Will A New-Look Miramar Be A Financial Boon For Santa Monica?
Posted May. 18, 2012, 1:30 am
Parimal M. Rohit / Staff Writer
As the debate of whether the Fairmont Miramar Hotel and Bungalows’ proposed revitalization projects continues on in light of the City Council’s recent support of the planned project, one of the key arguments presented in favor of expanding is that the new hotel and condominium facility will bring in millions of dollars to Santa Monica.
With a huge influx of cash, City Hall would have more money to pay for firefighters, police officers, and public schools, among basic infrastructure items, proponents of the Miramar revitalization project claim. Other economic benefits include prospects for local hiring and union jobs as well as planned affordable housing units and possible childcare tuition subsidies.
A website dedicated to advocating Miramar’s proposed expansion and revitalization stated the new plans “will generate a significant increase in the transient occupancy taxes and other revenues and taxes paid to the City of Santa Monica.”
Los Angeles firm PKF Consulting performed an “Analysis of Incremental Fiscal Impact” of the Miramar revitalization plan based upon “measurable tax revenues which include direct sales tax, transient occupancy tax (TOT), property tax, business tax, utility tax, and parking tax revenues.”
According to the PKF Consulting study, the firm states “a total impact of approximately $12,750,775 in a representative year in 2011 dollars for the hotel revitalization, (which) equates to an increase of approximately 117 percent.”
“It is our opinion that the proposed hotel expansion would bring significant incremental fiscal impact to the City of Santa Monica,” the fiscal impact analysis stated.
PKF Consulting based its analysis on several numerical factors, such as: 14 percent transient occupancy tax rate; tax contribution of 1.5 percent of retail sales; utility taxes of 10 percent each for electricity, gas, telephone, and water, respectively; a weighted utility tax rate of 9.5 percent; a parking tax of 10 percent; and, a business tax assessment of $180.80 for the first $60,000 of gross total revenues, then $1.25 per $1,000 of gross total revenues above $60,000.
Accordingly, PKF Consulting estimates City Hall will receive more than $6.8 million in “total measurable tax revenues.”
Adjusting for the recent dissolution of redevelopment agencies, PKF Consulting estimated “the City’s incremental tax revenue would approximate $5.1 million per year and approximately $48 million over the first 10 years.”
Not factored into the PKF Consulting study were: indirect tax impacts; potential upside of a condominium rental pool program; additional real estate tax revenue from condominium re-sales; and, the “incremental impact from the eventual sale by Ocean Avenue LLC of the revitalized hotel, which would also likely result in a significantly higher assessed value.”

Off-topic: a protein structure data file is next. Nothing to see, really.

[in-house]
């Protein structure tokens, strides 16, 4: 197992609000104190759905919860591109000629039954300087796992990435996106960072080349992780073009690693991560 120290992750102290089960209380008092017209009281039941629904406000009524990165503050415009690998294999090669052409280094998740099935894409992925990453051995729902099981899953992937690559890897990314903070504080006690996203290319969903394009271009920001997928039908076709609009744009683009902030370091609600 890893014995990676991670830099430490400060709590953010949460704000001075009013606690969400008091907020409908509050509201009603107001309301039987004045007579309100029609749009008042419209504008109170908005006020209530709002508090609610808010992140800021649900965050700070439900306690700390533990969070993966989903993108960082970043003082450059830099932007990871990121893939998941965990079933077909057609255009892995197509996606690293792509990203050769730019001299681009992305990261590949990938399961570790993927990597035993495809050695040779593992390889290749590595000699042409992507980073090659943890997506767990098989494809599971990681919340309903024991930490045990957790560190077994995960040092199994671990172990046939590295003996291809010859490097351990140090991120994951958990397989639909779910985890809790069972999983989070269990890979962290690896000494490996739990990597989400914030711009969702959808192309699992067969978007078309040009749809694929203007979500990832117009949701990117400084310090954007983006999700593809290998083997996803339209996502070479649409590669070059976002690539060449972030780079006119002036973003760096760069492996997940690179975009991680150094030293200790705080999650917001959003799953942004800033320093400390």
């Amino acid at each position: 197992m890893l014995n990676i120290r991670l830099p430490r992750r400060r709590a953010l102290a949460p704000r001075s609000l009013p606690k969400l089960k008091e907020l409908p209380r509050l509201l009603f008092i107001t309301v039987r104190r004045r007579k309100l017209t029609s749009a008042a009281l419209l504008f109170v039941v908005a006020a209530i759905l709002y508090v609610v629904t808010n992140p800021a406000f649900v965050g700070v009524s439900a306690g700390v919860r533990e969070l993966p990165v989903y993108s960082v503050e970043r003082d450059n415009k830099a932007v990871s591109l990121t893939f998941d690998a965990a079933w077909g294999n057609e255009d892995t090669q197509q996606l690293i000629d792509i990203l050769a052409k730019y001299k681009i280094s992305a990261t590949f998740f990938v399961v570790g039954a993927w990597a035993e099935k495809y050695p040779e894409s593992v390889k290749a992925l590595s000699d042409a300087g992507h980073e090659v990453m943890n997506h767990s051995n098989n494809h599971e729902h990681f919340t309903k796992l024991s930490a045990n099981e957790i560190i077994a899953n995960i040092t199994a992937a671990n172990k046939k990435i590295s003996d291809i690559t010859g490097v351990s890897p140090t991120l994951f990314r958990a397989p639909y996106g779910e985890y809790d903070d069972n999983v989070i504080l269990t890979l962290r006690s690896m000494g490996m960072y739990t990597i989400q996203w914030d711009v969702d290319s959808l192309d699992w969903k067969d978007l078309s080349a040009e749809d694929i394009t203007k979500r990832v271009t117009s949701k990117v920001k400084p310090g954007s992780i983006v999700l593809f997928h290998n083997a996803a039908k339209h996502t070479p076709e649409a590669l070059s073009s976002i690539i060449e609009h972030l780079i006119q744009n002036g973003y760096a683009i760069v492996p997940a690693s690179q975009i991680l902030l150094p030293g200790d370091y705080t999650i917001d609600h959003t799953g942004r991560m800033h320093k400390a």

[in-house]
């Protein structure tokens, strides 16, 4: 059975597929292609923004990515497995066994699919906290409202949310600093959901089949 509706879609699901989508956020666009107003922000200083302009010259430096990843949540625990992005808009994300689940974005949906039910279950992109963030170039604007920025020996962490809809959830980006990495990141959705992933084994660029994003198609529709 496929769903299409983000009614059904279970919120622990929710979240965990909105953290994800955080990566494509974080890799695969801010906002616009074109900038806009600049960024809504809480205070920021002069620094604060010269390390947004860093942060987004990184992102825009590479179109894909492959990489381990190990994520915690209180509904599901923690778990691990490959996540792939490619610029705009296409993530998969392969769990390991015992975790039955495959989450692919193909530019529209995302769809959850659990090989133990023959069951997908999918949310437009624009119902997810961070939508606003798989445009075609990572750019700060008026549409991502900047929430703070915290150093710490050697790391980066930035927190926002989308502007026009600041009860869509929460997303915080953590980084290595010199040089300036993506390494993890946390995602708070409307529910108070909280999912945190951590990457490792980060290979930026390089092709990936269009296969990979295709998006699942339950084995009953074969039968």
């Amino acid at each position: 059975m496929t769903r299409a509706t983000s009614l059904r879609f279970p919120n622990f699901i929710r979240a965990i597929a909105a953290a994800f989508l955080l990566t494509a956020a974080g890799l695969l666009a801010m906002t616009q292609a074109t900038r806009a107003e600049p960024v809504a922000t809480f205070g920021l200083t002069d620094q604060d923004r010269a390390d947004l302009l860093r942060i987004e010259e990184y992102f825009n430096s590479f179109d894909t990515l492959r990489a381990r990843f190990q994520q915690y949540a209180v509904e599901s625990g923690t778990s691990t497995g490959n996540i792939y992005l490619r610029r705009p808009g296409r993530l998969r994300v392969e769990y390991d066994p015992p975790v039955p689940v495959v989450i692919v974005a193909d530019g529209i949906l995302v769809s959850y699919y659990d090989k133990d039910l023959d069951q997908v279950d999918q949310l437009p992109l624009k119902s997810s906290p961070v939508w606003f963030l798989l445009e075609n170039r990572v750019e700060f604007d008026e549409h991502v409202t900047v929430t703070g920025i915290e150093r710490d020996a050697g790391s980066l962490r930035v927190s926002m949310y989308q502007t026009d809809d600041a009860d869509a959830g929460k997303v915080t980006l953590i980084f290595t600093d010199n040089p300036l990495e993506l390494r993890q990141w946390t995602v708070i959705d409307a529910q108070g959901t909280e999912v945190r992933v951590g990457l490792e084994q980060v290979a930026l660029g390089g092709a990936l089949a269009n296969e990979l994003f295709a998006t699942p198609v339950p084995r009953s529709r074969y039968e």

“While the existing facilities present a high level of construction quality and upscale facilities, the proposed revitalization will feature higher-end luxury construction and lavish hotel facilities comparable to the top tier of Beverly Hills hotels,” members of PKF Consulting stated in its study.
Though the consulting firm states it is relying upon direct tax impacts and, by 2020, an assumed 81 percent hotel occupancy rate and an Average Daily Rate (ADR) of $818 per room, opponents of the proposed Miramar expansion and revitalization do not see the project through rose-colored glasses.
Attorney Rick Zbur of Latham and Watkins told The Mirror that the PKF Consulting study is too optimistic.
“Their TOT projections, we think, are wildly optimistic,” Zbur told The Mirror, adding that the Miramar is forecasting an ADR at $624 when the new Miramar opens in 2016. Currently, the Miramar’s ADR is at $300 per room and current occupancy rates are at 80 percent.
“The (proposed) ADR rates would be among the highest in the state,” Zbur added.
Interestingly enough, developer and Miramar affiliate MSD Capital L.D. CEO Alan Epstein told The Mirror the financial impact analysis is not an idealistic, rosy forecast but instead something “we believe in.”
“We would not be taking on a project of this significance unless we believe the fiscal impact would be achievable,” Epstein said. “We went to a third party to see if they could validate the numbers, and they did.”
If the Miramar’s proposed revitalization project is ultimately approved by the City Council, construction is expected to begin at the corner of Wilshire and Ocean Boulevards in 2016.
Current plans call for the Miramar to reduce the number of hotel rooms from 302 to 265, but increase the total square footage of the property’s facilities from about 262,000 square feet to more than 556,000 square feet. Retail, restaurant, and spa space would all be expanded by at least three times the current size. Up to 120 private residences would be added.
PKF Consulting added the revitalized Miramar would feature “larger average room size and higher suite mix, additional food and beverage and retail concepts, and a design and layout that takes advantage of ocean views and presents outdoor patio and balcony areas.”
The Miramar’s Palisades Wing was the hotel’s original building and opened in 1927. About 30 years later, in 1957, the Ocean Tower was added. The bungalows had been progressively worked on between 1920 and 1946 before being refurbished in the 1990s, according to PKF Consulting.
“Everyone agrees the hotel needs to be revitalized and it probably is on the most prominent corner in the city,” Epstein told The Mirror. “It has to be fantastic. Not good, but fantastic.”